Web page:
Right. As penance for missing a single day on year 4 of my Hallowe’en marathon, I’ve decided to ‘punish’ myself by trying, for the second time, to consume one horror thing per day for the next year. It’s probably too much pressure, but I have a friend who regularly watches this kind of crap with me, so perhaps he’ll spot me or something.
Last night’s entry was the perfect antidote to a Hallowe’en hangover (both literal and emotional): the sumptuously designed Treaters. Boasting production design and props that would rival most feature-length films, this perfectly encapsulates the spooky, colourful, indulgent wickedness of the season (and makes me sad that it’s over for another year).
Set in England, two teens meet up with a third kid they met online, a clown-costumed little shit who promises them the candy heist of their lives. Borrowing some of its tension-setting from both Don’t Breathe and every snacking kid ever, the trio must sneak into the odd setup of a woman’s lounge (where she’s watching some fairly fucked-up animation) to get to her wonderfully impressive sweet shop. Naturally, the gang go nuts – literally like kids in a candy store – but the plot thickens thereafter. No spoilers, but it toes just the right line between gruesome and magically Burton/Selick-y. A trick and a treat.
Yeah, I’ve seen John Carpenter‘s Halloween before. But, honestly, not for a long time, and never in a cinema, and certainly not in a screen full of other people who have seen it so many times that they laugh at both every awkward line delivery and the iconic moments when Michael Looks Really Quite Threatening and Scary.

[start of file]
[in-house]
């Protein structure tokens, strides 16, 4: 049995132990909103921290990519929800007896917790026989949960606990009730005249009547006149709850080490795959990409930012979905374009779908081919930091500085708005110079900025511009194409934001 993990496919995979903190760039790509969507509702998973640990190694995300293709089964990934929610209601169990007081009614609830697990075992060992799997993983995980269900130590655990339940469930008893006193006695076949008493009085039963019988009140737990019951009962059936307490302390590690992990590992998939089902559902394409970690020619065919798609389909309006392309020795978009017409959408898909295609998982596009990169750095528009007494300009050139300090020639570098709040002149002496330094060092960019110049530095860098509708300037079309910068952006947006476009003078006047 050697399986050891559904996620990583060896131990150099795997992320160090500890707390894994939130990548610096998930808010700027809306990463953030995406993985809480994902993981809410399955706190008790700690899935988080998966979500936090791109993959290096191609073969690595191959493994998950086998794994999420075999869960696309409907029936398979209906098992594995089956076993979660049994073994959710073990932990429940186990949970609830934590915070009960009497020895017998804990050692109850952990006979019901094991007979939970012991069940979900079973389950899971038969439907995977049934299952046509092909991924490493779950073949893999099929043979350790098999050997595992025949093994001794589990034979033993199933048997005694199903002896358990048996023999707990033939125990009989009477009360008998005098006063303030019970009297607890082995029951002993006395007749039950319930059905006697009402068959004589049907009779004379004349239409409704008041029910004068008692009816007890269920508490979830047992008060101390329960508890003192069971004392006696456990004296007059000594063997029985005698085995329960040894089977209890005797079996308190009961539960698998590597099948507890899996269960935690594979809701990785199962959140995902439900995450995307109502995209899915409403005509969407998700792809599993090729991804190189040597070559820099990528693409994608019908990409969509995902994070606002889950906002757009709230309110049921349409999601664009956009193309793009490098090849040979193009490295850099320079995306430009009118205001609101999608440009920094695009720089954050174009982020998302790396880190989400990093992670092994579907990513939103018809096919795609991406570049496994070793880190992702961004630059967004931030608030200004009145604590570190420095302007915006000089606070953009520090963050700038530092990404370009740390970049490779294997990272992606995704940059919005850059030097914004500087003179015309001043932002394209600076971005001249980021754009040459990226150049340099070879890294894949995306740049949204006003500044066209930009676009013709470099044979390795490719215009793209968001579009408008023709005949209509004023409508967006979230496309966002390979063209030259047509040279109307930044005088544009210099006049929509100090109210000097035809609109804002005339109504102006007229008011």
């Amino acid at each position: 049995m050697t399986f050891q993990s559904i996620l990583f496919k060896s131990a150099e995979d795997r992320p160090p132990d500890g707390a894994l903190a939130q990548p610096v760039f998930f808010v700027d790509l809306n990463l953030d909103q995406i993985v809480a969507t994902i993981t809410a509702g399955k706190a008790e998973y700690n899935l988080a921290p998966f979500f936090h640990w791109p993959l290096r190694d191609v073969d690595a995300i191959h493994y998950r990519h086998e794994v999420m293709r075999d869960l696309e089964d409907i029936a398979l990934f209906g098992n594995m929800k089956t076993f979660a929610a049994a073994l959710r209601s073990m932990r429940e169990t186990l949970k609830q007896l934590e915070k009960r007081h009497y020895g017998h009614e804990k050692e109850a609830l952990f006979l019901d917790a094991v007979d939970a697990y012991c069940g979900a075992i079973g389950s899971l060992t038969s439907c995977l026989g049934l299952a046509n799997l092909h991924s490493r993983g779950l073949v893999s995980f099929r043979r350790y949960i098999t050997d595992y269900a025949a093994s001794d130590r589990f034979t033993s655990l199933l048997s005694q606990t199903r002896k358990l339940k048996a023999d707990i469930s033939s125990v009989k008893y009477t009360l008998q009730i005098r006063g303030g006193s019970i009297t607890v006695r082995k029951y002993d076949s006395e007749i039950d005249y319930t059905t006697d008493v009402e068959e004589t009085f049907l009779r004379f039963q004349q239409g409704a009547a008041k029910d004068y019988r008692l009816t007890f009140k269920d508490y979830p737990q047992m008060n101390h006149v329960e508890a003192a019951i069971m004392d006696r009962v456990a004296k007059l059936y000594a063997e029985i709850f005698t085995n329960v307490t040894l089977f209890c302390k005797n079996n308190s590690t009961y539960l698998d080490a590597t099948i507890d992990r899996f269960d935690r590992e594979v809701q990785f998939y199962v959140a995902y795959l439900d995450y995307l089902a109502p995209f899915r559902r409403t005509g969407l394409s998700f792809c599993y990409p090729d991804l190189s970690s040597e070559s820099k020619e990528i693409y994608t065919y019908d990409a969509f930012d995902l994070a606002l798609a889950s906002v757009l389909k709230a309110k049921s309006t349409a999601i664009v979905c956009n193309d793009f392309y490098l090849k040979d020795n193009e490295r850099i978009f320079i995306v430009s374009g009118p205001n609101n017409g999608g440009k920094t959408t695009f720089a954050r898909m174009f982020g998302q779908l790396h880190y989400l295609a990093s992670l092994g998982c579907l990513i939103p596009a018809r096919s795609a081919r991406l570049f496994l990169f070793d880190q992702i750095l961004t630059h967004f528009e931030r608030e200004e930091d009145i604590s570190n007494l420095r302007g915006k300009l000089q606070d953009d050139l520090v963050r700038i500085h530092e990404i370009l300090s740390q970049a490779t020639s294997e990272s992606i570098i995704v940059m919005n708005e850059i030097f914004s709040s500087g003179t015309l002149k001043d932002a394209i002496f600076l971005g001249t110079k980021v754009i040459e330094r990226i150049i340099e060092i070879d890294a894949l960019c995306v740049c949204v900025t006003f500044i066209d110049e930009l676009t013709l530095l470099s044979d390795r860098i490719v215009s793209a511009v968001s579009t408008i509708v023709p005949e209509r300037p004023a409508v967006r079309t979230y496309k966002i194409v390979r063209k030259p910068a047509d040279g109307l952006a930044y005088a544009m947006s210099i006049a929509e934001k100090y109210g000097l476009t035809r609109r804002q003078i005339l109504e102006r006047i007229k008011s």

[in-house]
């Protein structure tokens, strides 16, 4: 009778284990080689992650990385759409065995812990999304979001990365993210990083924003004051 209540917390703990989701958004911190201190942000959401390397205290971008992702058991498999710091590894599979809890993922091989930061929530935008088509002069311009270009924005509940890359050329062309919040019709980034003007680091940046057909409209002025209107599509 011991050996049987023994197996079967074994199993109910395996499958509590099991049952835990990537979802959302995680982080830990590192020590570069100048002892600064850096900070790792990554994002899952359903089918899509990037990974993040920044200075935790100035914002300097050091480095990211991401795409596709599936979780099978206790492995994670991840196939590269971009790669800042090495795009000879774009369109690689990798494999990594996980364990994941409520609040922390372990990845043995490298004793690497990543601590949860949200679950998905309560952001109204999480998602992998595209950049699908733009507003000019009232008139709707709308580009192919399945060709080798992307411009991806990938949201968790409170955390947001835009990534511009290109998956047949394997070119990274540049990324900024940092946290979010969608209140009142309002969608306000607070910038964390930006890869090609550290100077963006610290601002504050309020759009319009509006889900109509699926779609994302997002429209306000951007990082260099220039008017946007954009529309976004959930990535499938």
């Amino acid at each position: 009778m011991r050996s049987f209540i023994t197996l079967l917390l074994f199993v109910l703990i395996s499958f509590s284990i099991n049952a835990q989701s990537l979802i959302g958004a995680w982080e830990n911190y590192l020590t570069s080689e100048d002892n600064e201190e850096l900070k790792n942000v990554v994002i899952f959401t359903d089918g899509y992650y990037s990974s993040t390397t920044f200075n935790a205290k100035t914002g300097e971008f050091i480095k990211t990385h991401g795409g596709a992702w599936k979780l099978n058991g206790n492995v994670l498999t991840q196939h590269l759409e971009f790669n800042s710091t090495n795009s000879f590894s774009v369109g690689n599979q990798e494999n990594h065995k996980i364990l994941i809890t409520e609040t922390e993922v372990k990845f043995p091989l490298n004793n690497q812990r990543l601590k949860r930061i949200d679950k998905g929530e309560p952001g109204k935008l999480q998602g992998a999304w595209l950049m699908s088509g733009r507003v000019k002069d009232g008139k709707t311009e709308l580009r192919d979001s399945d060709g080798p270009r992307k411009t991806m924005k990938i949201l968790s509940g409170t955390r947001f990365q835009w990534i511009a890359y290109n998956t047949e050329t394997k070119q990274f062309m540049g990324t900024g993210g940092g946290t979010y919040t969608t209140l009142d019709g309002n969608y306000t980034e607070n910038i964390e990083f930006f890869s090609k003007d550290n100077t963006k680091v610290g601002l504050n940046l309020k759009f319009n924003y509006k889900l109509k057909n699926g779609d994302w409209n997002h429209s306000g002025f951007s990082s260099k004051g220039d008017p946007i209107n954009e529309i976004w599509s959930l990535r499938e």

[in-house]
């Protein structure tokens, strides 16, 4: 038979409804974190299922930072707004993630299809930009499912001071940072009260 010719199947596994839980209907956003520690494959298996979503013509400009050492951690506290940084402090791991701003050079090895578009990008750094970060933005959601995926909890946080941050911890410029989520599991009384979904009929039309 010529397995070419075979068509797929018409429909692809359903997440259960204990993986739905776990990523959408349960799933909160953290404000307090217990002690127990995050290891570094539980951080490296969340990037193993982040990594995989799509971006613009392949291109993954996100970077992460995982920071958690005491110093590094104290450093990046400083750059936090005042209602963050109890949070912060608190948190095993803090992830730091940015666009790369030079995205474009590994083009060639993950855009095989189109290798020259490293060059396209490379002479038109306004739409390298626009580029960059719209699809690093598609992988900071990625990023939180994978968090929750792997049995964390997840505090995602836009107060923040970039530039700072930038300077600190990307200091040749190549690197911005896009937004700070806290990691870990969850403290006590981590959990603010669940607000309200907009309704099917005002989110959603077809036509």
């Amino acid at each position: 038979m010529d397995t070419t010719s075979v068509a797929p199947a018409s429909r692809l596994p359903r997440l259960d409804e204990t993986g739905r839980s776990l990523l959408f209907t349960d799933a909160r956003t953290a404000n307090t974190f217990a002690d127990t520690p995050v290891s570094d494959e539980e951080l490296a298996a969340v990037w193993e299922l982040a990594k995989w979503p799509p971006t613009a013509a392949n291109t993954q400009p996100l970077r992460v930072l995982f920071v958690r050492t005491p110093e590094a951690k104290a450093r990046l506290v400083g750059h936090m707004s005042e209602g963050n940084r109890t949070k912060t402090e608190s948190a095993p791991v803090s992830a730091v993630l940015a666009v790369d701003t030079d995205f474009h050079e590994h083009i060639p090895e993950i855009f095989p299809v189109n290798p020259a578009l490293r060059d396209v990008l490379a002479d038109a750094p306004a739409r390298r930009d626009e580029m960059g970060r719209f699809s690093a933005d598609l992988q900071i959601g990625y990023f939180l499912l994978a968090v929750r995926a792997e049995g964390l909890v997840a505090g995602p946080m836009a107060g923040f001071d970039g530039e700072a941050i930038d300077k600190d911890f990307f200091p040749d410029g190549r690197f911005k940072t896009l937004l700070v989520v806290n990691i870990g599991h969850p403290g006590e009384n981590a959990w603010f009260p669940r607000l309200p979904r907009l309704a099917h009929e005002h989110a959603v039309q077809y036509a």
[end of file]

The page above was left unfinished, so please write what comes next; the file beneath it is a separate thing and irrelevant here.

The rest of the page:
On second viewing, I liked Kasey LaRose‘s short After Hours a bit more. For horror shorts, I’m a bit of a sucker for simple creature design, mostly because it’s cheaper to do (and harder to mess up), but also because it skirts the unsettlingly ambiguous line between demonic and real-life threat.
It also helps if you have a decent score (check), tight camerawork (check), and an actress that is easy to watch and root for (Shiloh Nyce Despain) (check). For a short though, it is incredibly short, yet there are moments that could have been chopped since it stuck with a single, in-the-moment strand of tension that so many early shorts go for.
I can’t hate on an student film when it’s clearly many amateurs trying very hard, not least the sole actress on screen who must carry the story by herself. And she (Amy Shaw) does a pretty decent job, though she’s let down by the (i’msorryi’msorryi’msorry) really quite distractingly bad voiceover work that doesn’t sound professional and just doesn’t fit and deflates any of the tension this is trying to build up.
It’s short (obviously) and sweet, and the editing keeps the creepiness afloat. Given its length, it might have benefitted from keeping the action in one room, particularly as it looks like they were going for an old-fashioned ghost story – something you’d tell around a circle at a Hallowe’en sleepover or see reenacted on stage as a short horror play.
Five days after watching this and I have very little memory of it. That doesn’t mean that this ‘cursed item’ short was bad, just not as memorable as the 30 other things I watched this month.
It’s a one-note affair that could even stand to have 2 minutes trimmed off, since it’s really just a showcase for some genuinely good practical effects, and especially as we know exactly how it’s going to end – just from the title.
I must admit – despite the cheesy, Poundshop-looking quality of the creepy mask that’s heavily featured in Sloven, it ticks all the right boxes to genuinely freak me out – not least because of its wide, dagger-toothed smile and bulging eyes.
source: Ain’t it Cool News
Newsflash, Rotten Tomatoes users: THIS IS NOT AN HOMAGE TO SHAUN OF THE DEAD. How can anyone have fully watched this zombie movie with an incredibly overt political message and think it’s not inspired by the Romero classic?